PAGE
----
Water Management. Propositions 204, 13, and 50 together allocated about $1.7 billion for various water management purposes, including water supply, flood control, desalination, water recycling, water conservation, and water system security. The budget proposes expenditures of $7 million for these purposes in 2004-05, leaving a balance of $749 million remaining for new projects.

Land Acquisition and Restoration. Propositions 204, 12, 40, and 50 together allocated about $3.2 billion for a broad array of land acquisition and restoration projects. These allocations include funding to the several state conservancies and the Wildlife Conservation Board (WCB), as well as for ecosystem restoration, agricultural land preservation, urban forestry, and river parkway programs. The budget proposes expenditures of $30 million for these purposes in the budget year, with a balance of $878 million remaining for new projects.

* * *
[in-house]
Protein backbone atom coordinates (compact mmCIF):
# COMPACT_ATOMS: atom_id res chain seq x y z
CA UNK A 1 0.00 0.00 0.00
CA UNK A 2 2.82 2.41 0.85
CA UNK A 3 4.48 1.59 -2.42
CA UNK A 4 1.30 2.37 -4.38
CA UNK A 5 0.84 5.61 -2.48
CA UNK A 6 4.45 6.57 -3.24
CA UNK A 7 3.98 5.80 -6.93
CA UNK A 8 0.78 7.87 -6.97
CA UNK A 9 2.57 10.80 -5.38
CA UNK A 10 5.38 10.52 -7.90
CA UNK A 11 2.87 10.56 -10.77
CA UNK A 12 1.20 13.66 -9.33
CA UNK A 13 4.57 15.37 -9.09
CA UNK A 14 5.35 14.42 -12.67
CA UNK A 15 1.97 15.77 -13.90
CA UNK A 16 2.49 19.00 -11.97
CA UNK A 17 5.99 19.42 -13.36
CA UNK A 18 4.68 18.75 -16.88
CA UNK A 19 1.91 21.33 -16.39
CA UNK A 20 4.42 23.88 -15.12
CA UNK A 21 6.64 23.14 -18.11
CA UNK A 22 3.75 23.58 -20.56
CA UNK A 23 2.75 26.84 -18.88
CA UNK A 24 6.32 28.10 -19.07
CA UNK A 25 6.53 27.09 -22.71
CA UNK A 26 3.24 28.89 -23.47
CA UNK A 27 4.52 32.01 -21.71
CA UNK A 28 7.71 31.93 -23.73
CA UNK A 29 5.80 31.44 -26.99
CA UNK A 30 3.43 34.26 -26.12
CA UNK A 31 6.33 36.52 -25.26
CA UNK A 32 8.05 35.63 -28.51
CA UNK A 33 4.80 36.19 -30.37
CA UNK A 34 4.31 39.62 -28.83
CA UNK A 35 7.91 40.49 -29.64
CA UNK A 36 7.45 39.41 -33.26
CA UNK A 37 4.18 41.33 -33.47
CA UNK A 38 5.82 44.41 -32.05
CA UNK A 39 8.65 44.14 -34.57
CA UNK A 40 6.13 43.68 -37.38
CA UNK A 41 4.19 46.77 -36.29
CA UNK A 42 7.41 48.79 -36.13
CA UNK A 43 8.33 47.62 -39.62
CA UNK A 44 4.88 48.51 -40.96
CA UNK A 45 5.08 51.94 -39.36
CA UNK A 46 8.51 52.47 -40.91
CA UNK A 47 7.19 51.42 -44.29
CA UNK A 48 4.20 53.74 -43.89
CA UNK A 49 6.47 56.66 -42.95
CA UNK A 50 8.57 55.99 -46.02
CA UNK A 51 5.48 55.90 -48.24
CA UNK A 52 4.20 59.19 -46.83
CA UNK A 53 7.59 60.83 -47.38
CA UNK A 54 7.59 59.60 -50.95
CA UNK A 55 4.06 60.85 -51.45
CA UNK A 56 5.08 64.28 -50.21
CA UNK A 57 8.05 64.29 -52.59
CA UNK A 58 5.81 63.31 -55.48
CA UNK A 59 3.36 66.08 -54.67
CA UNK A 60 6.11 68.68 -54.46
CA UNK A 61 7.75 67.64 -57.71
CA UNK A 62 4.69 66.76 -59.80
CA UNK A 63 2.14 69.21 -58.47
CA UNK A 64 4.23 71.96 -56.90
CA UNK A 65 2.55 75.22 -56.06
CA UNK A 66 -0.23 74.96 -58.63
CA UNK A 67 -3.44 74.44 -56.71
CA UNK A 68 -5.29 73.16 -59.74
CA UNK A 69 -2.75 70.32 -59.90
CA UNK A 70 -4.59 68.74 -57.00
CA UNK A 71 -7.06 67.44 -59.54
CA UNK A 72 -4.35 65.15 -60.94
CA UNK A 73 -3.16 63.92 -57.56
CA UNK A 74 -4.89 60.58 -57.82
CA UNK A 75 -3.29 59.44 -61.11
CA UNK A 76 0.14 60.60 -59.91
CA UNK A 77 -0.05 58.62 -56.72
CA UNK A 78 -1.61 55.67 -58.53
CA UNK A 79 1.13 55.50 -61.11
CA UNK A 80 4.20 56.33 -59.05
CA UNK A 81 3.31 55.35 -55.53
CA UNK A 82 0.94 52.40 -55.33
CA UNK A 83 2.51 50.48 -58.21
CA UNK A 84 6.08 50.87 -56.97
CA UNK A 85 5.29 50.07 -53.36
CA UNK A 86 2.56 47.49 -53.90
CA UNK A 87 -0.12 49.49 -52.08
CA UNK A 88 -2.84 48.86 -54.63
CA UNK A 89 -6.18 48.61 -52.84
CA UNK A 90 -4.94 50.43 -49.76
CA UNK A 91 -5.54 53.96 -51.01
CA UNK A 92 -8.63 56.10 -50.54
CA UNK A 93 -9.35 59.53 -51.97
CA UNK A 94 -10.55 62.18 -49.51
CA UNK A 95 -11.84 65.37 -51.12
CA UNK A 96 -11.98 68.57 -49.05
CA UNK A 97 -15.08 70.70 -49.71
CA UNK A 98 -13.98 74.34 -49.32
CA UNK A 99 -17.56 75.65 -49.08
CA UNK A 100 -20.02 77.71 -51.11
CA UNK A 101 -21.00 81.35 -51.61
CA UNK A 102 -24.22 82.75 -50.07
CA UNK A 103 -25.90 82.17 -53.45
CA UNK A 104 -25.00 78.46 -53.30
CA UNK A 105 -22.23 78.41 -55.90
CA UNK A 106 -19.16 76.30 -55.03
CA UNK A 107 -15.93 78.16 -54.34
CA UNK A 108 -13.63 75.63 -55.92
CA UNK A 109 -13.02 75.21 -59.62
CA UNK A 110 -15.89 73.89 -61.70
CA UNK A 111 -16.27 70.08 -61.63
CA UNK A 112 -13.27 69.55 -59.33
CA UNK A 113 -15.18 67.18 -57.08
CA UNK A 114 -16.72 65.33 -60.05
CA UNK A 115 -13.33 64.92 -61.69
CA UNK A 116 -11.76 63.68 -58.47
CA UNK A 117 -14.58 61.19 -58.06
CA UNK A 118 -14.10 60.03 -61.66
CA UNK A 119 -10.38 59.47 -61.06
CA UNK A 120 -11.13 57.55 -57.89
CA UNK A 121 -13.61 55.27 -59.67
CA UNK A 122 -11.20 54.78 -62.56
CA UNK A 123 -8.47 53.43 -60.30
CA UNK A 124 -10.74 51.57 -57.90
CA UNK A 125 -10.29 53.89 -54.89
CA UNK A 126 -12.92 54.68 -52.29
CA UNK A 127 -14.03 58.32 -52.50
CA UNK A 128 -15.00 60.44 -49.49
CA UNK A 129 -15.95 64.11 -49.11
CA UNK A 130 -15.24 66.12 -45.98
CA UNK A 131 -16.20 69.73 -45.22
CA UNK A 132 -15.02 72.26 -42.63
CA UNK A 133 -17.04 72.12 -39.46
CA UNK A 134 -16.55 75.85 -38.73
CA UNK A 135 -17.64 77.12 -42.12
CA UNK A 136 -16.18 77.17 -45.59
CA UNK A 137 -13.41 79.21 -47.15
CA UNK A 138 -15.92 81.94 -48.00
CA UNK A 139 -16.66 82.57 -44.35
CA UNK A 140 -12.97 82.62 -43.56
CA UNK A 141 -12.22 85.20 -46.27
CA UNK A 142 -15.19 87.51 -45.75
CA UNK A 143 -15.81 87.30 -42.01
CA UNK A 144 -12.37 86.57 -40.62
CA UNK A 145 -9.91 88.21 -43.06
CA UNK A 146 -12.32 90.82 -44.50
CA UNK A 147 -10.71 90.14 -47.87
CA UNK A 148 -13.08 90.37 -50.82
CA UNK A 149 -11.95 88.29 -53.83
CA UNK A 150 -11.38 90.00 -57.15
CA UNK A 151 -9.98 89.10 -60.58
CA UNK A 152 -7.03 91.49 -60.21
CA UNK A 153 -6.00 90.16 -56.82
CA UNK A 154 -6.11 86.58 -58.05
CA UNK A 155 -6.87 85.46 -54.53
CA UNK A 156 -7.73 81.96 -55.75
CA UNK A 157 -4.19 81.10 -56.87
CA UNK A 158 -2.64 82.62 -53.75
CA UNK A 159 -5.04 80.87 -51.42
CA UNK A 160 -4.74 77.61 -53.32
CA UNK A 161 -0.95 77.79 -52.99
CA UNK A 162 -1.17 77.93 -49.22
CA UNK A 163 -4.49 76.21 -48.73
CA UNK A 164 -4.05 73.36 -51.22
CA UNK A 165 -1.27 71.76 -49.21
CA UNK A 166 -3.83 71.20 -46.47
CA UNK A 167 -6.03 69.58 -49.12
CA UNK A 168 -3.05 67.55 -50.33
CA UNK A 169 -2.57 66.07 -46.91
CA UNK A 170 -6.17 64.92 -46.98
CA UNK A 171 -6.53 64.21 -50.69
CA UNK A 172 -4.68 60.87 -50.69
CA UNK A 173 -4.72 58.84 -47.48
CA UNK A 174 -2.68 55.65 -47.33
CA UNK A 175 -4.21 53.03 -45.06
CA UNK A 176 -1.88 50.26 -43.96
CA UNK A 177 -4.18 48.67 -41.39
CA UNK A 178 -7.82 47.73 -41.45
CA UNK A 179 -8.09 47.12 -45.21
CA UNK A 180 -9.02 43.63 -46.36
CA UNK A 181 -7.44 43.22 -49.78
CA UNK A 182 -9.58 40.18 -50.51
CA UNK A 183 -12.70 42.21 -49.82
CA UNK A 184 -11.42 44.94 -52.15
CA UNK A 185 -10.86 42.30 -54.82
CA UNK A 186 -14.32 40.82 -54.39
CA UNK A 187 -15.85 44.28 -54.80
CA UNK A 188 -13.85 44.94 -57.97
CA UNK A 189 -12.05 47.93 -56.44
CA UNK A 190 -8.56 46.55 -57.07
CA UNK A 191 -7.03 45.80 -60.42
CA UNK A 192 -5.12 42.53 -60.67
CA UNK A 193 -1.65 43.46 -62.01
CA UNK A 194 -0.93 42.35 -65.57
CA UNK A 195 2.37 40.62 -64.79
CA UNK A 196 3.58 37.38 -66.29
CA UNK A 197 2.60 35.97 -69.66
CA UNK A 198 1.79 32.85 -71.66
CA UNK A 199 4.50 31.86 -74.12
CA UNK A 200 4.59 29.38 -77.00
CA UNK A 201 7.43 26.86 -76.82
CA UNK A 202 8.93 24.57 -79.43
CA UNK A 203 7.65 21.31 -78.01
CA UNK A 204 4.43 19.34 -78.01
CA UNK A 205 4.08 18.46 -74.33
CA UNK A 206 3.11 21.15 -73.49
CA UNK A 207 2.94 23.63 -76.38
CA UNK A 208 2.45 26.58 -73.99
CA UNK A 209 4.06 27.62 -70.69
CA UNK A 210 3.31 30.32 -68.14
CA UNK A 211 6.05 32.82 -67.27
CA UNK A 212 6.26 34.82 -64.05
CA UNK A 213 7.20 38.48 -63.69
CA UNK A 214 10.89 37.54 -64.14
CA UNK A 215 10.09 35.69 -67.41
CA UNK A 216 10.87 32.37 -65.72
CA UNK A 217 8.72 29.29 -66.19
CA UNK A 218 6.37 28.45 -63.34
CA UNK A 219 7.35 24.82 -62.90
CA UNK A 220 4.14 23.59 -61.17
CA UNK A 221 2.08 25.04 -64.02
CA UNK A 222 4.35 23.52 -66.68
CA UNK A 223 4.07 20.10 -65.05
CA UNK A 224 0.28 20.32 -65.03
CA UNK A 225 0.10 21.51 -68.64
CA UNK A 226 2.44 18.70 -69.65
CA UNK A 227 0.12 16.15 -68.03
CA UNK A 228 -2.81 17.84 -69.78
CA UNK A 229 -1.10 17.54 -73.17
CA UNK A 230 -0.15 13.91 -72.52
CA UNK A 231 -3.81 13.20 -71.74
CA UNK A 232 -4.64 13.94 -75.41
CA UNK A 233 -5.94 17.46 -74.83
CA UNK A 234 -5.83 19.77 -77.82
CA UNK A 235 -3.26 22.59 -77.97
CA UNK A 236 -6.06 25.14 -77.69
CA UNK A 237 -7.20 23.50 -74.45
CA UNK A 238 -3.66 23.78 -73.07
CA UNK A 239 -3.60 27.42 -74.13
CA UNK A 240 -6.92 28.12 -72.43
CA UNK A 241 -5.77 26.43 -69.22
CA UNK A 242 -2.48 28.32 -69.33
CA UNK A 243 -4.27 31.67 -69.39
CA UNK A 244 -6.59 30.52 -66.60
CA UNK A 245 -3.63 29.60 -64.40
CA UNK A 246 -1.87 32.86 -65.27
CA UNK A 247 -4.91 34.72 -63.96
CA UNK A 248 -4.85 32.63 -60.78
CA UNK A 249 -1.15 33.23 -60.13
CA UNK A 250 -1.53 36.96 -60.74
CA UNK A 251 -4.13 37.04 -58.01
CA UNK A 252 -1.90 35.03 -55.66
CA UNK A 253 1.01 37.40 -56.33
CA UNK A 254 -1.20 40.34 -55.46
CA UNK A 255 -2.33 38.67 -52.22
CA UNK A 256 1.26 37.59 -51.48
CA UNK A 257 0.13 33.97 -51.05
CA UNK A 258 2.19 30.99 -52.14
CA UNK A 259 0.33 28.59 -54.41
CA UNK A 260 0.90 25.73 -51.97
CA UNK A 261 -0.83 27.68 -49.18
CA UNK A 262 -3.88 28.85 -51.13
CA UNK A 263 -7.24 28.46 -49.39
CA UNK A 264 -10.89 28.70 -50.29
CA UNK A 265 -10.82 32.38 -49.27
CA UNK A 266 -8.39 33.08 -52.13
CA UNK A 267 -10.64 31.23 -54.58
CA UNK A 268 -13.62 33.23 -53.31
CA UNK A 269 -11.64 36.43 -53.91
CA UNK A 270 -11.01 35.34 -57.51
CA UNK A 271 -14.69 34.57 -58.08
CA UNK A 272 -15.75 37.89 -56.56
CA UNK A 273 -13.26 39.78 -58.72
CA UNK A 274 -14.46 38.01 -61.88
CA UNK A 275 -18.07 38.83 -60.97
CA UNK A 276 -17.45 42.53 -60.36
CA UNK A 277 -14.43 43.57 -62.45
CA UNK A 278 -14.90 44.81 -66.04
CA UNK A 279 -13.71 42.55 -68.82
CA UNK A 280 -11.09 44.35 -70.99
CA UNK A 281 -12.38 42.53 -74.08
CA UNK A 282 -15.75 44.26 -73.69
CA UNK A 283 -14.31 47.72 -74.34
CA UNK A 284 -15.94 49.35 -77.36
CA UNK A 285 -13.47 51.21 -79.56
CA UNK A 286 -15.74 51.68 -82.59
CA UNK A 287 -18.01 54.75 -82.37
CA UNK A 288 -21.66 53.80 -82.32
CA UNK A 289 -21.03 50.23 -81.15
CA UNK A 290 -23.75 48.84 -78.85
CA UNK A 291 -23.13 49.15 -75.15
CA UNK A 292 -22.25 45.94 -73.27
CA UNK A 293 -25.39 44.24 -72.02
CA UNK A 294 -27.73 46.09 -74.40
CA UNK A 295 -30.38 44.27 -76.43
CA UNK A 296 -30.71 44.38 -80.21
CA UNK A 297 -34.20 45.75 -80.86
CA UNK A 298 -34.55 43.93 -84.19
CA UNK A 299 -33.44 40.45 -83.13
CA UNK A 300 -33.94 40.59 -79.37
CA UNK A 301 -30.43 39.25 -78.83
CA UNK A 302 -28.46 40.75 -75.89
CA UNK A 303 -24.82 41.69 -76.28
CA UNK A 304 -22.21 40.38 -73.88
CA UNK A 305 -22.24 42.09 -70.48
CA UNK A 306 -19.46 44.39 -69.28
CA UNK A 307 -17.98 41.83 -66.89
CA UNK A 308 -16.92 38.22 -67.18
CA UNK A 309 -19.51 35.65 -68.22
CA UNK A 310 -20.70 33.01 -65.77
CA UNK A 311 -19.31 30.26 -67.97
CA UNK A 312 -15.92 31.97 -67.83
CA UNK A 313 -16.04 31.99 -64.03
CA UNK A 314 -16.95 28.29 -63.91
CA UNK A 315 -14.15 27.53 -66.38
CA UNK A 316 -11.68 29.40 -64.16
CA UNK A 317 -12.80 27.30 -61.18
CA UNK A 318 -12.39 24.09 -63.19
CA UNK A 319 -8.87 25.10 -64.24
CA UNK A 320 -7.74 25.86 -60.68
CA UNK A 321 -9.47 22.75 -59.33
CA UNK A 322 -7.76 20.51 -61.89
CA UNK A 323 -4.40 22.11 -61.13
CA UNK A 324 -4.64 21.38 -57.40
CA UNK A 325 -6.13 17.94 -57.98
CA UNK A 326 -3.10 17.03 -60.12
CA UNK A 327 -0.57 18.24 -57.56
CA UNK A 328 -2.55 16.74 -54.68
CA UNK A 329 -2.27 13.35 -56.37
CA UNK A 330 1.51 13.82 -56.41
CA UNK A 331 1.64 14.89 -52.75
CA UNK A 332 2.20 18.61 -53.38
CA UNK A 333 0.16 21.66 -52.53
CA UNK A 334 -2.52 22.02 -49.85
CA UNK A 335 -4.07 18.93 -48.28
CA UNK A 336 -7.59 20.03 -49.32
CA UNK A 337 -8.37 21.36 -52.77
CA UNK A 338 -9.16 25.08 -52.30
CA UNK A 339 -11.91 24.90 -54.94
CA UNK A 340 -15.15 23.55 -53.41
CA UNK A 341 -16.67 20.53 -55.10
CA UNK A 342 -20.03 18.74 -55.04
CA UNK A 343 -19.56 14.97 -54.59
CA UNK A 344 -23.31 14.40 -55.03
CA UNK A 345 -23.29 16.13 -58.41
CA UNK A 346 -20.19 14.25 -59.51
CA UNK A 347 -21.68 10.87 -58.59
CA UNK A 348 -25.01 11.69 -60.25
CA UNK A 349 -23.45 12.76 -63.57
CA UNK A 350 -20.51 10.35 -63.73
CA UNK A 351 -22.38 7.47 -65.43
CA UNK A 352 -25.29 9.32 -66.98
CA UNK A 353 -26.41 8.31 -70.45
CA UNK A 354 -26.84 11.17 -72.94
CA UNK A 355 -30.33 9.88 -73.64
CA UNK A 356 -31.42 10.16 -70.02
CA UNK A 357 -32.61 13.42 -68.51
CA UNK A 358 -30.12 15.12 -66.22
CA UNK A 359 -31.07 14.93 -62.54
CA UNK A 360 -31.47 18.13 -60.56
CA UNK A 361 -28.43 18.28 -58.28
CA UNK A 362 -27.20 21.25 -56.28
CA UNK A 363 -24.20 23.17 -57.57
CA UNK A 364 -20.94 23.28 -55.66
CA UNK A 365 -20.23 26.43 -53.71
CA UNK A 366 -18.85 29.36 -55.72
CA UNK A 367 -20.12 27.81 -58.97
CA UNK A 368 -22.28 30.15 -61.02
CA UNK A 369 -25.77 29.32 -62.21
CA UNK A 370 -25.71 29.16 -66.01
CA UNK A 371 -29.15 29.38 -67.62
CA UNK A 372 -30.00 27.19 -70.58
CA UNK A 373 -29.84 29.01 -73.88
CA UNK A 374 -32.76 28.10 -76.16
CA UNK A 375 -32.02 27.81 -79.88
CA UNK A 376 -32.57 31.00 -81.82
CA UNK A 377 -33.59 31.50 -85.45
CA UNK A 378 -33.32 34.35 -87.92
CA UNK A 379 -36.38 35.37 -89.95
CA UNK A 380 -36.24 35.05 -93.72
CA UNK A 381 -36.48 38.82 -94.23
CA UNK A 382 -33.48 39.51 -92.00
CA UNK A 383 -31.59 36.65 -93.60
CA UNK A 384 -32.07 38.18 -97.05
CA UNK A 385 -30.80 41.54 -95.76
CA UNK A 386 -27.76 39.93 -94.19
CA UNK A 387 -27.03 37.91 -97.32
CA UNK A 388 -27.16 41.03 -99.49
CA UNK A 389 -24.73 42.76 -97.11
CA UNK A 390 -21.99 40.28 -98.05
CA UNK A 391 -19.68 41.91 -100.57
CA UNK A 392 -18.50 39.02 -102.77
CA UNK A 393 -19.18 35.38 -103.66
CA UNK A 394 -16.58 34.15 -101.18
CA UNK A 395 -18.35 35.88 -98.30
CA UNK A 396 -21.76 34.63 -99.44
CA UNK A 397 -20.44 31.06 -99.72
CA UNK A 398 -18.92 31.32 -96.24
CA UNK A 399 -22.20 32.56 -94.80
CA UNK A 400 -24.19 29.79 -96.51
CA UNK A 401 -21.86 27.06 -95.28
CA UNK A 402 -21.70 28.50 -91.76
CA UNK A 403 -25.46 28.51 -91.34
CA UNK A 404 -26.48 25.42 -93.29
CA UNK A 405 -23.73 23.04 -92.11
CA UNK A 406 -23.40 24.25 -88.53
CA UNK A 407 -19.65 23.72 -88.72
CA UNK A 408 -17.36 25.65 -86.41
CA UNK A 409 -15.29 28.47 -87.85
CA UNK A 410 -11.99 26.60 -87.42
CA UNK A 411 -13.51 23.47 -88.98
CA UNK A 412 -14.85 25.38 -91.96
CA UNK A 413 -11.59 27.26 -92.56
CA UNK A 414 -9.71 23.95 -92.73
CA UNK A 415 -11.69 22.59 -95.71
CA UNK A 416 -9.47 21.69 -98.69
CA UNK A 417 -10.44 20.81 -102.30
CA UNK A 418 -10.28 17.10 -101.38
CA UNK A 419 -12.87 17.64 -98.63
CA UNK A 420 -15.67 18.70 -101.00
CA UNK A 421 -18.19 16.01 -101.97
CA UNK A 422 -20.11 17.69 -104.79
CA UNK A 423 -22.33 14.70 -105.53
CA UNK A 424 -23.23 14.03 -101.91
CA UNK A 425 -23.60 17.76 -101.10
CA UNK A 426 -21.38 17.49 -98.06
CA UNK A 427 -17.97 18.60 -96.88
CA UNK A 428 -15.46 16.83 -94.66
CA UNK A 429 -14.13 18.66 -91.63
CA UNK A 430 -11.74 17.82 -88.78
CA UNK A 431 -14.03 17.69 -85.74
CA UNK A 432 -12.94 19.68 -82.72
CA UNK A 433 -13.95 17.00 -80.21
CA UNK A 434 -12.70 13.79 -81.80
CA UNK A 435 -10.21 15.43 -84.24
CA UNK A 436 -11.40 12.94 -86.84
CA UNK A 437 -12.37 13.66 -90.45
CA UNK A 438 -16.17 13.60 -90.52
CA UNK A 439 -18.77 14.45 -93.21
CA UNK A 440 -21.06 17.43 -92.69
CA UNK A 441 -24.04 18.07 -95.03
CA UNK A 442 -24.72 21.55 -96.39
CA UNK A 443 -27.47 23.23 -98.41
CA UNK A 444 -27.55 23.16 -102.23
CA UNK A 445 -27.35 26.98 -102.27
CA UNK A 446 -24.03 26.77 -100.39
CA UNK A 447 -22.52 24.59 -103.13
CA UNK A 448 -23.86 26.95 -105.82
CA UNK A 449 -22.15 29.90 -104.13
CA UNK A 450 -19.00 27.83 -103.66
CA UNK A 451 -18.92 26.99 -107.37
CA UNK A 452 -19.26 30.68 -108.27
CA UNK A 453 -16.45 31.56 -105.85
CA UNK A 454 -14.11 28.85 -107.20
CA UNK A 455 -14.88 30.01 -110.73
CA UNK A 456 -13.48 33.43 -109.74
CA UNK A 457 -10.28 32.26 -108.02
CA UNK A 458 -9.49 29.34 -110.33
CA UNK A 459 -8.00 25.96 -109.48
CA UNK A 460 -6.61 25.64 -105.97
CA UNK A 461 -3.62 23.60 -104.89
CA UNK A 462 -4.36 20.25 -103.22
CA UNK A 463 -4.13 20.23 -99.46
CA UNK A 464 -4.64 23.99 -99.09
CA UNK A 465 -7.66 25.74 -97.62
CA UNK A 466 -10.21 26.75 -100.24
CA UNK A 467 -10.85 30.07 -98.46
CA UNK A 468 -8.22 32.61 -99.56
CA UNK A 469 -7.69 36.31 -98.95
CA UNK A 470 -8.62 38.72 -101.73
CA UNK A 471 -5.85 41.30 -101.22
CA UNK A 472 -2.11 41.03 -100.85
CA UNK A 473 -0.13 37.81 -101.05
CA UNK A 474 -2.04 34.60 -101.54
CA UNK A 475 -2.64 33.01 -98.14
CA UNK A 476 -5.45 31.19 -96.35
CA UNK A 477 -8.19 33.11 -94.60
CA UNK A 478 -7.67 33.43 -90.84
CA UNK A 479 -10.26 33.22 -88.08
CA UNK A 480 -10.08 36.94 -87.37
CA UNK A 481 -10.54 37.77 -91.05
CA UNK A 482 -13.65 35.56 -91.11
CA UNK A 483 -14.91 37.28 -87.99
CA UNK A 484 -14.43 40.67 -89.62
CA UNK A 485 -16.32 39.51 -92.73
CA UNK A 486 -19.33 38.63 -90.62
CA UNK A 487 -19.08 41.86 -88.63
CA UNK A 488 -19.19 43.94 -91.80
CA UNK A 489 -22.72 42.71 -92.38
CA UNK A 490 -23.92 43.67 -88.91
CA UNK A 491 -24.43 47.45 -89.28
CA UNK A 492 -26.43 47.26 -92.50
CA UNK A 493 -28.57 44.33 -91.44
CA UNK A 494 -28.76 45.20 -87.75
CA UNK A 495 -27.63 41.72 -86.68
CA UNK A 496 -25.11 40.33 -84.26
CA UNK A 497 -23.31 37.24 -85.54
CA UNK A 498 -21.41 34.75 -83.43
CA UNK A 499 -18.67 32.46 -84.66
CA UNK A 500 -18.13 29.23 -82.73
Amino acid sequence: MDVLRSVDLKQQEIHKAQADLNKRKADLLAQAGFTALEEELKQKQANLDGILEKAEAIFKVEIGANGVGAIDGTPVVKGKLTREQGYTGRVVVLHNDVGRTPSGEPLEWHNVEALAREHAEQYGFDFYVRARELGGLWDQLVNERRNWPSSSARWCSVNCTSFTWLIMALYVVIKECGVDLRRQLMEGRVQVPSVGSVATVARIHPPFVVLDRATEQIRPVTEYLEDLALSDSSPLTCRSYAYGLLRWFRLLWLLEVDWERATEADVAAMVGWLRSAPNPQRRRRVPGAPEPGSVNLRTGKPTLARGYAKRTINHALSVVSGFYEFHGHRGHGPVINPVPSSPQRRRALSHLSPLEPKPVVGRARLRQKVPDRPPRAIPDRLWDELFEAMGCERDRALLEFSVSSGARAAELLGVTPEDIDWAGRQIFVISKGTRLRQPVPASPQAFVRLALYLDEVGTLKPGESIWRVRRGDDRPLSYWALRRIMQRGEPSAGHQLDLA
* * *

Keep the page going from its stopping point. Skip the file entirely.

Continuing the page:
CALFED Bay-Delta Program. The CALFED Bay-Delta Program (CALFED) is a consortium of over 20 state and federal agencies that was created to address a number of interrelated water problems in the state's Bay-Delta region. These problems relate to water quality, water supply, fish and wildlife habitat, and flood protection. Although each of the five bond measures allocated funds that could (and have) been used for purposes that are consistent with CALFED's objectives and work plan, only Propositions 204, 13, and 50 allocated funds explicitly for this program. From these specific allocations, the budget proposes expenditures of $13 million in 2004-05, leaving a balance of $555 million.